But the lack of a photo, no rational theory as to how or why this happened, and no suspect, no matter how nonsensical the modern news media is, is no barrier to investing deeply in the fascinating narrative. In this case, the perceived racial problems of NASCAR, and the fact that it happened in Alabama, have made it easy for critical thinking in the liberal media (and yes, sports media is as liberal as the “mainstream” media) to be thrown out of the car window.

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Honestly, there are those who argue that the fiasco was actually Nascar’s fault because he told the news media that it was a noise and that the FBI was now investigating it. Does the news media not understand what they say, as the company has no incentive to say that they have found a noise in Wallace’s garage?

In short, no. And, going forward, this may be the most important aspect of this whole conflict.

In my extensive and unique experience, modern news media is worse than accurately understanding the traits of individuals and big-time companies. In this case, NASCAR actually had a big incentive to fully embrace the “NUS” narrative, as it would have been catastrophic to fail to do so and appear weak in their response, especially in an environment of racial tensions.

In fact, NASCAR jumped on a story that was known to be untrue (as it soon became apparent that all the garages at the garage had “noises” – the garage doors used to close, believing that there was no strong suspicion that this was actually sound) was because They both know it will protect them from serious media attacks, and encourage a well-known black driver. They may have deliberately sent it to the FBI to tell the children in the media (who expressed “shock” across Twitter after announcing the results of the easy investigation) that they were “bad people”. It is actually true.

Is there any accountability for this enormous and easily avoided act of media abuse? Any apologies to NASCAR fans and the people of Alabama who thought it was racist to commit, or at least enable, such an act? Are there any lessons learned by the news media?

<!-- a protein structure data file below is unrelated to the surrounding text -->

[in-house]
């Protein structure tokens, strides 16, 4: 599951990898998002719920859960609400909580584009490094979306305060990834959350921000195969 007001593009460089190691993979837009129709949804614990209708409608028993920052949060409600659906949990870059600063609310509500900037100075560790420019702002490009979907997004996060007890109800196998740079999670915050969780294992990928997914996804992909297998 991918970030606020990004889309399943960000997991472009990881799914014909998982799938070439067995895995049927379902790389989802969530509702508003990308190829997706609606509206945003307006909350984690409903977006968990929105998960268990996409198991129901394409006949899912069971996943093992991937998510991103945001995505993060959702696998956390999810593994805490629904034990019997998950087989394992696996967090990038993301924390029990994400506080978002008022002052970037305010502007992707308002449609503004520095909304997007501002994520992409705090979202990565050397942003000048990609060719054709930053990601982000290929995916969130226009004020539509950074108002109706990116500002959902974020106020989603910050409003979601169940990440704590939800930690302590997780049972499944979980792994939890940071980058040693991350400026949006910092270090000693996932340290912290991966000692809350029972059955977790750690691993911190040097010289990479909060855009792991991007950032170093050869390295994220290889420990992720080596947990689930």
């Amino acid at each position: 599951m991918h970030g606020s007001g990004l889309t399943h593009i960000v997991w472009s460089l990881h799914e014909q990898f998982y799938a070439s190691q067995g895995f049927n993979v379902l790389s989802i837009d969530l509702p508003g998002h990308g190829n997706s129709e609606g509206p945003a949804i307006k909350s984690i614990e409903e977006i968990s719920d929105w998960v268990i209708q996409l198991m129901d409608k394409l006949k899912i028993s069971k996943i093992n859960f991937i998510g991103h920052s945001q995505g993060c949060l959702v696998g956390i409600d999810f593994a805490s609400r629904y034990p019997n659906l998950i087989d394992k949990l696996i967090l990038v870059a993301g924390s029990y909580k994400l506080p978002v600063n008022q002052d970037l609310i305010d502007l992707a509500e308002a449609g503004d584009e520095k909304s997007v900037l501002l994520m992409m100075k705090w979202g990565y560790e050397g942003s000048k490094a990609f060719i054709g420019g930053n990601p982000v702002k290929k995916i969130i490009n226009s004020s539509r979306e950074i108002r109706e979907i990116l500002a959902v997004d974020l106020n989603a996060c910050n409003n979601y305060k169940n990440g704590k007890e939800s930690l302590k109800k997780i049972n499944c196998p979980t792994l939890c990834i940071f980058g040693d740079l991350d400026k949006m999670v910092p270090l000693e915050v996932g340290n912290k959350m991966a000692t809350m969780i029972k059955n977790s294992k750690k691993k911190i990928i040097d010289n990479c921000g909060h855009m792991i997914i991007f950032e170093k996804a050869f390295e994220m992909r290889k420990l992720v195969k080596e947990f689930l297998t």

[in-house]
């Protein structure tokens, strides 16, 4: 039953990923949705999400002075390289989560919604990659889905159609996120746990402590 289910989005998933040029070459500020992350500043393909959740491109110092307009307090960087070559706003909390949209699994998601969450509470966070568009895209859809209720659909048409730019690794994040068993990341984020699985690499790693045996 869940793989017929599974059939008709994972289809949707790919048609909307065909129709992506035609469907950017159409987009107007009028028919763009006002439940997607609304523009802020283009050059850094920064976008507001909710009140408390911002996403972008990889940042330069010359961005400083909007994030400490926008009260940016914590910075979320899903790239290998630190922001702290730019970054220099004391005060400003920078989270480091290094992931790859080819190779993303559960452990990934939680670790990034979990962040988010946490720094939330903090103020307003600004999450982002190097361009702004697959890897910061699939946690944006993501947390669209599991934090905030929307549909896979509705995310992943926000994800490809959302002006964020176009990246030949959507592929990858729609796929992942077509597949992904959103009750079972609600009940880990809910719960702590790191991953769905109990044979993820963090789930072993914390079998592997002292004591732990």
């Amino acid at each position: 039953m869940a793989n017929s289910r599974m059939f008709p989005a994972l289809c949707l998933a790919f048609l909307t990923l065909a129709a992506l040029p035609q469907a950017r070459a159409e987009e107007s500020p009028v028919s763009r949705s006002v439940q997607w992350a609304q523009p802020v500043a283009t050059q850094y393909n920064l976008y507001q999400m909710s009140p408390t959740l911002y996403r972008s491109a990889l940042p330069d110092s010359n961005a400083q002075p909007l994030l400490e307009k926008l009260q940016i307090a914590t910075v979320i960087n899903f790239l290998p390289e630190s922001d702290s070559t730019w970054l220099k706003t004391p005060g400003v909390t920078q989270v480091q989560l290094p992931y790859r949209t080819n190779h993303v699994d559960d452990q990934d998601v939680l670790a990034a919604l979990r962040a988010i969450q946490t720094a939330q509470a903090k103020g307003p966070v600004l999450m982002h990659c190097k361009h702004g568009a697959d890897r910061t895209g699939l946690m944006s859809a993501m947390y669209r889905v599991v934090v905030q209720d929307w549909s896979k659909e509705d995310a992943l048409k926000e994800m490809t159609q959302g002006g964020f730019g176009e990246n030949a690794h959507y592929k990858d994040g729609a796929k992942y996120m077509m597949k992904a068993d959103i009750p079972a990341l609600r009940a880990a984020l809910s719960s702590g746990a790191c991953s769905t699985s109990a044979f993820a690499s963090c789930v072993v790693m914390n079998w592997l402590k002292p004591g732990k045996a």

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Sadly, but ably attended, the answers to these important questions are all negative. No one in the mainstream media is dismissed for being wrong in understanding the news event, at least if they are wrong in the direction they wake up, and the ratings for the story are good.

What happens here is definitely happening again, especially in the sports world. Elite media people, especially white males, are awful enough to be canceled because they don’t wake up enough, because they go along with the media herd and prove wrong, rather than leaving the protection of the media group, and (especially?) They are right, but the risk is high.

John Ziggler is Senior Columnist for MediaIt, This column is adopted.

Twitter: @Zigmanfreud

About the author

Barbara C. Arroyo

Barbara C. Arroyo

I'm a writer, editor and newsroom leader working at the intersection of tech and media, editorial and product, journalism and management. I am driven to transform our industry for the future, develop and mentor our people, build compassionate and innovative organizational cultures, and put readers and communities at the center of it all. I also have a love of storytelling and creative work, and refuse to pick one or the other.